Self-harming is when a young person chooses to injure or harm themselves on purpose.
Self-harm is not about enjoying pain. Young people may self-harm as a way to cope with problems like feeling anxious, depressed or stressed. You may self-harm to try and feel in control of these issues or to punish yourself.
Self-harming might include:
- cutting, burning, picking or scratching yourself
- head banging, hitting or pulling out hair
- taking personal risks or neglecting themselves
- taking an overdose of tablets
- sometimes it is attempting to commit suicide if the problems are very severe.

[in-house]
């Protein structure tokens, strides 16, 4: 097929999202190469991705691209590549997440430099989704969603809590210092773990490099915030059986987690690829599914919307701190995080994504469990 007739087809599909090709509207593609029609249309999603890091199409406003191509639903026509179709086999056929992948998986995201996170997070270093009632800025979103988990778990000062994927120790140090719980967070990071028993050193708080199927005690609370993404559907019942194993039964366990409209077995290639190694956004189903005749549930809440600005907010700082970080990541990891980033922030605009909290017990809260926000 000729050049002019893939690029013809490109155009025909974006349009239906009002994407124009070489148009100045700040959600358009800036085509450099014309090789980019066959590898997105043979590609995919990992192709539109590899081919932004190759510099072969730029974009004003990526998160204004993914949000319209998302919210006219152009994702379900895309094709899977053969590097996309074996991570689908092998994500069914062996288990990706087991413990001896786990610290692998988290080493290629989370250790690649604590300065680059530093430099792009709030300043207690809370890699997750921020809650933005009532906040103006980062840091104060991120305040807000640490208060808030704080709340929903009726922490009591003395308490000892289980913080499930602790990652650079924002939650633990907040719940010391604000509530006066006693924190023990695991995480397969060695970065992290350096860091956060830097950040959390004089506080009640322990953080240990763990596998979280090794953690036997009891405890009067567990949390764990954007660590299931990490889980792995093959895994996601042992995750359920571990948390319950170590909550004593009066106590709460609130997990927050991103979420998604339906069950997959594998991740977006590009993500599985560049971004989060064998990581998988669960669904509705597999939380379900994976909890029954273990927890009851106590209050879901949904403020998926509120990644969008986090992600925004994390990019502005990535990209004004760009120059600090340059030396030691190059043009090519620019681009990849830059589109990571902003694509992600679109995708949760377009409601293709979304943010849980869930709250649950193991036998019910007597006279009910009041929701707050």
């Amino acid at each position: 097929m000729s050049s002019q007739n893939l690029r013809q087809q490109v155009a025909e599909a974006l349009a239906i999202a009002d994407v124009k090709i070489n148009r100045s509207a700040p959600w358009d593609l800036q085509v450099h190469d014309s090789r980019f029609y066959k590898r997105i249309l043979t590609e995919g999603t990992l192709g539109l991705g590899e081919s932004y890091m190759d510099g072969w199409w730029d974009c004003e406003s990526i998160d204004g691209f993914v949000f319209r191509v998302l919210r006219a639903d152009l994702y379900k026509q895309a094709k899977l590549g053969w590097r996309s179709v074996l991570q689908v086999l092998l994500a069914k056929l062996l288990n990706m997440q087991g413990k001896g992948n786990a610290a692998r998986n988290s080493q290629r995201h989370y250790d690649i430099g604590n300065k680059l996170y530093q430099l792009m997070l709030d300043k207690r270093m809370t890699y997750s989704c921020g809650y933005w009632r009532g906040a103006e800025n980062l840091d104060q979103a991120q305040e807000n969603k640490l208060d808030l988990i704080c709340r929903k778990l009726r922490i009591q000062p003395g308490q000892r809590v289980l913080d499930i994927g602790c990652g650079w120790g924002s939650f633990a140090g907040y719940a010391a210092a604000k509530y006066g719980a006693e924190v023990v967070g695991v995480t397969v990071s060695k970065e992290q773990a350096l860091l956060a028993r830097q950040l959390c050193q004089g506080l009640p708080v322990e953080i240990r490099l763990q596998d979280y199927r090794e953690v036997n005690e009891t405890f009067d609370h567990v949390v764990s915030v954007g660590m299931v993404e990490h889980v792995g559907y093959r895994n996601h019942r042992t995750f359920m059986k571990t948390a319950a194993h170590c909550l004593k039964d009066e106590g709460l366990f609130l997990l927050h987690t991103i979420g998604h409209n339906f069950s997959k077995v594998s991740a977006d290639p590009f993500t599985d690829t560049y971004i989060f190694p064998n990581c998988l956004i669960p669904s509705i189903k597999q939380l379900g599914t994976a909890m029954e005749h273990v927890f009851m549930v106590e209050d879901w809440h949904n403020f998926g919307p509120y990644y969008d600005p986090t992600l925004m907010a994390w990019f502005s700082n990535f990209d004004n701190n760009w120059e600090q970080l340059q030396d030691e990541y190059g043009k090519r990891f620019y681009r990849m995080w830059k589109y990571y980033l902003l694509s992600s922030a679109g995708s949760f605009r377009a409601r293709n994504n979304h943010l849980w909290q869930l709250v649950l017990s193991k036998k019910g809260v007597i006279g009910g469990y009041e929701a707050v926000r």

Some people feel the need to harm themselves every day whilst others self-harm when they are under pressure or stress. Much self-harming is done secretly and can be followed by feelings of shame and embarrassment.
If you self-harm it is extremely important that you speak to an adult you trust so you can get help as soon as possible.
Does everyone who self-harms need to come to CAMHS? Watch this film for information on ways to seek help.
If you would like to know more about self-harm and the help you can get you might find these websites useful: